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Why Engagement Isn’t a Definitive Indicator of Anything


‘Engagement’ is frequently viewed as an ultimate measure of social media and content marketing success.

How many ‘likes’, favourites and +1’s did a piece of content receive?

How many shares or re-tweets?

How many comments?

And how many clicks?

It’s understandable why so many view engagement as being important. Engagement is seen as an indicator of how effectively your content incited your audience to take some sort of action, which in some cases can be attributed to affecting business objectives – building awareness, enhancing affinity, moving people along the path to purchase, sustaining loyalty, or whatever you might be trying to accomplish.

The problem is that engagement alone actually doesn’t tell us much at all. It’s not really a definitive indicator of anything except that someone clicked a button, or mashed a few keys on their keyboard.

What ‘engagement’ is lacking as an indicator of any real, meaningful success, is context – who is engaging, why they are engaging, what they are engaging with, and the nature of their engagement.


Ideally, you want the people who are engaging with your content to be people that you can reasonably convert into customers at some point, that are current customers, are past customers, or may be someone that can influence any of the aforementioned groups of people.

If the people who are engaging with your content have never, or will never, make a positive influence on your business, their engagement with your content is meaningless.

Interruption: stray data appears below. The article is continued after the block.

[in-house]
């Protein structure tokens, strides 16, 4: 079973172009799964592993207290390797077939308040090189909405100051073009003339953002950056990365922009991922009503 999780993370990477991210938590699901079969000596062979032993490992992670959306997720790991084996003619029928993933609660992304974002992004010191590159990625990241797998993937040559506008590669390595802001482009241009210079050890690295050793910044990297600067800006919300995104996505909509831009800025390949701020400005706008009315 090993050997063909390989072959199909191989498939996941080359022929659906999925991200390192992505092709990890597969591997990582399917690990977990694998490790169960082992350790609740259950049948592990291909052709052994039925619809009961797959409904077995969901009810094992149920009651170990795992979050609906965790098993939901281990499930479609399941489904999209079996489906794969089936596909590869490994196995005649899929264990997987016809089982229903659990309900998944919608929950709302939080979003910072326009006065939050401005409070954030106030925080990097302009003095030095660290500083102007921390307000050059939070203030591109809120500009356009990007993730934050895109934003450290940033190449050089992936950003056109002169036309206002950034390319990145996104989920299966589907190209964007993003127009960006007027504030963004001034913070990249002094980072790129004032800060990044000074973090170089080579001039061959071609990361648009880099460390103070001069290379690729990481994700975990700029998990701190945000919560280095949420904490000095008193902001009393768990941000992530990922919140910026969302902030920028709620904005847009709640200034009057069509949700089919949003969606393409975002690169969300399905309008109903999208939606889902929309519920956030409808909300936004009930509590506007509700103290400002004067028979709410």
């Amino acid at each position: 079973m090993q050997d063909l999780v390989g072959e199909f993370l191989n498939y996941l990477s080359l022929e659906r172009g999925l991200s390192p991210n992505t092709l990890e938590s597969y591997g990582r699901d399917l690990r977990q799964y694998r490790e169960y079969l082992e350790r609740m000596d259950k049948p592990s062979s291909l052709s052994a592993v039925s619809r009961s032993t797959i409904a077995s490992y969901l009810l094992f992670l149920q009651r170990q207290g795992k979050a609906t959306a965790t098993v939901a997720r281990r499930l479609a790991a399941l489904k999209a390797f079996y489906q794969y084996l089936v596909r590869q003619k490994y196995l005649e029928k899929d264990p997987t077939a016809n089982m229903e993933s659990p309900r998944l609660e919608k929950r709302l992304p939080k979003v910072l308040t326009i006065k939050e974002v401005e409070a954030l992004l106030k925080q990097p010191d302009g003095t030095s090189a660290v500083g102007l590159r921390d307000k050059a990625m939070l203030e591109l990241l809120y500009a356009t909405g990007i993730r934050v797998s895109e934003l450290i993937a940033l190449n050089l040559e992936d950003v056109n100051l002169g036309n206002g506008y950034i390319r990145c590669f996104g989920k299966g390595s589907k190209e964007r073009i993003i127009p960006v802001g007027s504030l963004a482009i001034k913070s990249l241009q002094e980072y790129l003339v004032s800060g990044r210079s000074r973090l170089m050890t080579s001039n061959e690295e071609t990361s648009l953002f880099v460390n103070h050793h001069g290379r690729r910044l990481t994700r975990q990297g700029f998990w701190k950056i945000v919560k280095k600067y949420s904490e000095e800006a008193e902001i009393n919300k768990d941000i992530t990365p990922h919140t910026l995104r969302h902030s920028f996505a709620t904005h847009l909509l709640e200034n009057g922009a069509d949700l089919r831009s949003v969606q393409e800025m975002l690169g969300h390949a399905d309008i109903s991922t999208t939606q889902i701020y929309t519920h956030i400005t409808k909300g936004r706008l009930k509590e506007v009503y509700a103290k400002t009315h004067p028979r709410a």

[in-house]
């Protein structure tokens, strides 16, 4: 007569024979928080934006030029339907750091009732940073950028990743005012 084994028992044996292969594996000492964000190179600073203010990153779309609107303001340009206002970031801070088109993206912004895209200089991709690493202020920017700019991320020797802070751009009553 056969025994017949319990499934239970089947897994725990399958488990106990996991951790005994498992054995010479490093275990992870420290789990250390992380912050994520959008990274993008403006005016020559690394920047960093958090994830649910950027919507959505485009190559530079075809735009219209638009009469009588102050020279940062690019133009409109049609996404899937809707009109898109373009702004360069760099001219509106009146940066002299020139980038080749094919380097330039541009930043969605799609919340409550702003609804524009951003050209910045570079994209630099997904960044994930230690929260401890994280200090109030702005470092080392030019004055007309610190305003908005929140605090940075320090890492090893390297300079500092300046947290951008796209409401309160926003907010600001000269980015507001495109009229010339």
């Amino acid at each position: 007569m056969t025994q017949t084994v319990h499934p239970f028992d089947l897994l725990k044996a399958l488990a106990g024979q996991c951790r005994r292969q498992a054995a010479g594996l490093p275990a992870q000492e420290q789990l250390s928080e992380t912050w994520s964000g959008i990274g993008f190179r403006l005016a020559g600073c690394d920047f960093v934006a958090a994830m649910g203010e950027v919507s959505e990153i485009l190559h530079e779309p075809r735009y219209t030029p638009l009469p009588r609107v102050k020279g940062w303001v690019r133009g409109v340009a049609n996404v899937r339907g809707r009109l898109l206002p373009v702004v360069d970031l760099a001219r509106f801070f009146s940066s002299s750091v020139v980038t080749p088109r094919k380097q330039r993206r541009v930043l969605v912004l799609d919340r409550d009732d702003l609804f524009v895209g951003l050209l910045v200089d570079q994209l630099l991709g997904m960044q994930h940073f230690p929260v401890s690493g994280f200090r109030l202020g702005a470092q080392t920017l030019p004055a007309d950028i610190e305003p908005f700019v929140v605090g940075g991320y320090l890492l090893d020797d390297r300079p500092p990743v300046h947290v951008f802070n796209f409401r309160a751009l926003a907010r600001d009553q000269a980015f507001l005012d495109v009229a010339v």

There are a number of reasons why someone might engage with your content: perhaps they identify with your brand, they enjoy using your products, they find the content to be particularly helpful, they are entertained, they are emotionally moved, or some other reason. These would all be considered to be positive forms of engagement, though each type might tell a different story and work toward achieving different objectives.

Understanding why people are engaging with your content can give a better picture of what those actions might mean. People are motivated to engage for a number of reasons, not all of which contribute to the same outcome.


The content you publish needs to be relevant to your business, brand, consumers or category in some way shape or form. Only when the content you publish is relevant to your business can you expect for engagement to be meaningful.

It’s easy to drive huge engagement by publishing photos of cute kittens wearing a hats, but unless kittens wearing hats has something to do with your business, any associated engagement isn’t going to make an appreciable impact on the success of your social media or content marketing efforts.


Not all engagement is created equal. Every social action requires differing levels of interest and involvement from your audience and their sentiment, their personal context, their stage in the purchase cycle, their technographic profile, and many other factors can have a great impact on the value of their engagement with your content.

For instance, it would be foolish to view negative comments in the same light as positive comments. They both can be indicators of success, but need to be categorized differently and cannot be lumped together as simply ‘engagement’ as they both tell a very different story.


Increasing ‘engagement’ should never be an objective as it is completely devoid of the context that is required for it to be meaningful to your business.